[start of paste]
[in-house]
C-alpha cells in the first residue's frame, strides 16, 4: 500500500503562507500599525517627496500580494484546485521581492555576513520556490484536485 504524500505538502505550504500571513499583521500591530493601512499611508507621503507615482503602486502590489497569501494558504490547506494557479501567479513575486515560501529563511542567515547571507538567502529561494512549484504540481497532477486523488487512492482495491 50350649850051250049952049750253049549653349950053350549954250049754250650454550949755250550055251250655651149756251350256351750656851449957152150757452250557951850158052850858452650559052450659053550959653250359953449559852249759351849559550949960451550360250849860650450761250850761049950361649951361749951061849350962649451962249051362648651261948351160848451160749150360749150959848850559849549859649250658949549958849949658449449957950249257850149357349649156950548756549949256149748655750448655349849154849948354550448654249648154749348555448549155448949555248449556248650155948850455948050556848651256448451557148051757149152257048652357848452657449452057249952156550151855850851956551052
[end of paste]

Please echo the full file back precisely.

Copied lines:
[in-house]
C-alpha cells in the first residue's frame, strides 16, 4: 500500500503562507500599525517627496500580494484546485521581492555576513520556490484536485 504524500505538502505550504500571513499583521500591530493601512499611508507621503507615482503602486502590489497569501494558504490547506494557479501567479513575486515560501529563511542567515547571507538567502529561494512549484504540481497532477486523488487512492482495491 50350649850051250049952049750253049549653349950053350549954250049754250650454550949755250550055251250655651149756251350256351750656851449957152150757452250557951850158052850858452650559052450659053550959653250359953449559852249759351849559550949960451550360250849860650450761250850761049950361649951361749951061849350962649451962249051362648651261948351160848451160749150360749150959848850559849549859649250658949549958849949658449449957950249257850149357349649156950548756549949256149748655750448655349849154849948354550448654249648154749348555448549155448949555248449556248650155948850455948050556848651256448451557148051757149152257048652357848452657449452057249952156550151855850851956551052